For the first time, a documentary has been produced in the Antarctic without the usual central themes of natural history, scientific discovery or human endurance. Art In The Freezer probes Antarctica from a new perspective, that of the human imagination.

Over two weeks, during Antarctica’s austral summer, the artists travel from the relative comfort of New Zealand’s Scott Base to the ‘Marsian’ environment of the Dry Valleys.

They travel by helicopter up to the polar plateau and on to the historic coast; the stomping ground of the great explorers Captain Robert Scott and Earnest Shackleton.

The locally made documentary adopts a fly on the wall perspective, observing the artists’ strong creative responses to their unique experience as they interpret and record their journey through paintings and poetry.

Isolated in a cold valley surrounded by 8,000 ft mountain peaks, where it hasn’t rained for over a million years, the artists find Antarctica has little to offer other than what they bring to it: A journey of the inner realm.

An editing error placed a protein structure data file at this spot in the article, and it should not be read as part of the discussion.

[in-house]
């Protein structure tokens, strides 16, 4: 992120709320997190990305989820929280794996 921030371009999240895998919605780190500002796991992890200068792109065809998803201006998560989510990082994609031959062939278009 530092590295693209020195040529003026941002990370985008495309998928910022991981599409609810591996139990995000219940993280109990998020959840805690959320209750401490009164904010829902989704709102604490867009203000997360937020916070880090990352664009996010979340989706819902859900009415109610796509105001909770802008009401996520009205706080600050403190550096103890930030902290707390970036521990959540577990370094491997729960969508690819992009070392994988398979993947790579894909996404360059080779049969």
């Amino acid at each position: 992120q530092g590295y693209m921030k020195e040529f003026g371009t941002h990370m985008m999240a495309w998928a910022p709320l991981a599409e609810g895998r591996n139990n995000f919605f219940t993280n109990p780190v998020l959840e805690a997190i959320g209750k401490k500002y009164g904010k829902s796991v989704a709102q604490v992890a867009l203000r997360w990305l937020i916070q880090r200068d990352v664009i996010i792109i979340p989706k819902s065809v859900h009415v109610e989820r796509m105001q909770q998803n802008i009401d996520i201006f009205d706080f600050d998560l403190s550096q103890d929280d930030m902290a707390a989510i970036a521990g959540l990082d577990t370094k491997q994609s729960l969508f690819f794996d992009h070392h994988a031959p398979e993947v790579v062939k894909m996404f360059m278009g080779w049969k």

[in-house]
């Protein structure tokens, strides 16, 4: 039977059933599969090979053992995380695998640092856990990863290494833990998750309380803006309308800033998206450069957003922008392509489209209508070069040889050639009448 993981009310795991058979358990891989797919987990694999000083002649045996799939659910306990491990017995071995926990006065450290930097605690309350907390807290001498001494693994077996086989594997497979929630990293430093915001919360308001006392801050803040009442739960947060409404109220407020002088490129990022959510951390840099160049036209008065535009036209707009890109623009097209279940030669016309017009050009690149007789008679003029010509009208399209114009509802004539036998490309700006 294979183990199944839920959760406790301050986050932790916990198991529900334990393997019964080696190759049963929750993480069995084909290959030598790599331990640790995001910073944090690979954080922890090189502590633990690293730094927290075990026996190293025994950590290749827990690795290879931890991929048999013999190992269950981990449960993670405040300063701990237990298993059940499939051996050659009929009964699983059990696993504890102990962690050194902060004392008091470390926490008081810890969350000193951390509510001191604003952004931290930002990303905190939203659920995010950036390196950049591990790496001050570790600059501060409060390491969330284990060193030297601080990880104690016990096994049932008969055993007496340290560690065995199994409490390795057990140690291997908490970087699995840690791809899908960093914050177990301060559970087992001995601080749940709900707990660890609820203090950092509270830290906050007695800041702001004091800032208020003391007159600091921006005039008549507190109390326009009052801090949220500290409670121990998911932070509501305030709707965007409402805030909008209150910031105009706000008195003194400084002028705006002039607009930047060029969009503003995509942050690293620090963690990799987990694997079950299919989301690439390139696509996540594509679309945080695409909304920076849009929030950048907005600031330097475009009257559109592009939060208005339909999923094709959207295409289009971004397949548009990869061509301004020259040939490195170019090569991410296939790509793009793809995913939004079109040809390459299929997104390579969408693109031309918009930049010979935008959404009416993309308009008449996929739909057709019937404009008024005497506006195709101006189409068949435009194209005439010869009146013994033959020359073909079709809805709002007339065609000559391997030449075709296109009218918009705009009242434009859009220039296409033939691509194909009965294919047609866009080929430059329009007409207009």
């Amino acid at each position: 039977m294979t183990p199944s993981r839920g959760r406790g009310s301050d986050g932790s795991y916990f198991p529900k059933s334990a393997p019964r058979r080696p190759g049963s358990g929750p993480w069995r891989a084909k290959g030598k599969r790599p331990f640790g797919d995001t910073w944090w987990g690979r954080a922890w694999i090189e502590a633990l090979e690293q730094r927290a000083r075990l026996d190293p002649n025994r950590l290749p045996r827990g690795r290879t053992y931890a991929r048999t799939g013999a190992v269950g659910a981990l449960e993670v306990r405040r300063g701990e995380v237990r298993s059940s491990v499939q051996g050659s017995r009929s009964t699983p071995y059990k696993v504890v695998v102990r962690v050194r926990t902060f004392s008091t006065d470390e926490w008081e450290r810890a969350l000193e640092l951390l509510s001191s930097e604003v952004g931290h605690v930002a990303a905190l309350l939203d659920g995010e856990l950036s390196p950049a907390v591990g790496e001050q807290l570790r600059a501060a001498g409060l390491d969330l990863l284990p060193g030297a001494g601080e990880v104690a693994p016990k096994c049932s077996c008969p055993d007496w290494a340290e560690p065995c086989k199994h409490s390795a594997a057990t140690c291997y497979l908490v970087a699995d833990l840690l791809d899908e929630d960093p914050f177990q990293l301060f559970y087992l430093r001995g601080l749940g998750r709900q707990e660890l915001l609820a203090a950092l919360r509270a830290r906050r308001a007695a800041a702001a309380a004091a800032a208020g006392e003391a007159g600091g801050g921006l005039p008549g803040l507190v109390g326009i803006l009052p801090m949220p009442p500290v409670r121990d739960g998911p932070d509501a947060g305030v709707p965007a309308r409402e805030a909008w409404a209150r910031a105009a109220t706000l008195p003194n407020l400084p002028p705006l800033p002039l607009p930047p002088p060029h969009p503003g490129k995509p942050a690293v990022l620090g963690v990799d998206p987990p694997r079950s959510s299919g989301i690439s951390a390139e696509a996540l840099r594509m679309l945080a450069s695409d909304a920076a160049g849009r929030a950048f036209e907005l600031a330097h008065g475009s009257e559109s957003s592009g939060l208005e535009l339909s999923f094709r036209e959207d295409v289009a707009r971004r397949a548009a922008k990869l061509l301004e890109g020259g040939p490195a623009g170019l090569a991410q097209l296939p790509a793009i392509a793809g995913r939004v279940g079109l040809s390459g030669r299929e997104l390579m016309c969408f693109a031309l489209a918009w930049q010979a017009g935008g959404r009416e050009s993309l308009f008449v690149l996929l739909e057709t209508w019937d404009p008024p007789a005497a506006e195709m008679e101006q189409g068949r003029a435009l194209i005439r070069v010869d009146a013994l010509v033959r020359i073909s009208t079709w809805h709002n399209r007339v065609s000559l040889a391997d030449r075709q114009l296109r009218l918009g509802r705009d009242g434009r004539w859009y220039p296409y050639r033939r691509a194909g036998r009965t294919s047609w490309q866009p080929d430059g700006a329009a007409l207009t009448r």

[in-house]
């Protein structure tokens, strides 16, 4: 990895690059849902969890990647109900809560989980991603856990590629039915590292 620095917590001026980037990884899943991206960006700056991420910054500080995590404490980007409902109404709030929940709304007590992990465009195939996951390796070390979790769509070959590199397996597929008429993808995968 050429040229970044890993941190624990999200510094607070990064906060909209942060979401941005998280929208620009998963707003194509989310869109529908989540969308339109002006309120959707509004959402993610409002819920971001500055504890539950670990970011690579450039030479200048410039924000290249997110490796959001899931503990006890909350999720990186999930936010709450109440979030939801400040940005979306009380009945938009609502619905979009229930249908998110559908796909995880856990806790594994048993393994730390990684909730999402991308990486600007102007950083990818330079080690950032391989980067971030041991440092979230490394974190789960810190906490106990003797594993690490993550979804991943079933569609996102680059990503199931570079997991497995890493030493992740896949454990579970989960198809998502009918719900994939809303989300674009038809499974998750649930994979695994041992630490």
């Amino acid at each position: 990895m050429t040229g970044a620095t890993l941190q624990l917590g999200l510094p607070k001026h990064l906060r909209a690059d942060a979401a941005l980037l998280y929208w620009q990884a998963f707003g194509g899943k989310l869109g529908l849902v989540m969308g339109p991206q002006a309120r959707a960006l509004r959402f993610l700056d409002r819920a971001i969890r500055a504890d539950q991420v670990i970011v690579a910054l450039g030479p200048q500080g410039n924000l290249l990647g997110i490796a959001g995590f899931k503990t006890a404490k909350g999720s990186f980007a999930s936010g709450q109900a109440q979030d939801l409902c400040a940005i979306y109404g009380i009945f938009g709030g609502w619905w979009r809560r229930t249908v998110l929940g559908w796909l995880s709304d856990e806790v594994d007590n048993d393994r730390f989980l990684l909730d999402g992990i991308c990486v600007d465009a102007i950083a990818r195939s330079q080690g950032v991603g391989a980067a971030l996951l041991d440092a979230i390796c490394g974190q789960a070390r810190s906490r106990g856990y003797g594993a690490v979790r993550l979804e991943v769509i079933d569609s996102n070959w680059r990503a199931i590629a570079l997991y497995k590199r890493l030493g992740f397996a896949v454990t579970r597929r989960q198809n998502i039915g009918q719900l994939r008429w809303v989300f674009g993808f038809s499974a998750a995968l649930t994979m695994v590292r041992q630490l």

Tune in to the intriguing documentary Art In The Freezer, screening Saturday, January 20th at 9:30pm.

The landmark science documentary series, presented by Sir Robert Winston, that explores life inside the most complex mechanism on Earth – The Human Body.

Using state-of-the-art photography and specially devised medical imaging to reveal how our bodies really work and what it is like to live inside this incredible collection of bones, brains and blood, THE HUMAN BODY takes viewers on a voyage through the various ages of existence.

THE HUMAN BODY is an exploration of the universal experience of being alive. Filming for the series took the crew around the world, from the pyramids of Egypt to the termite hills in Kenya.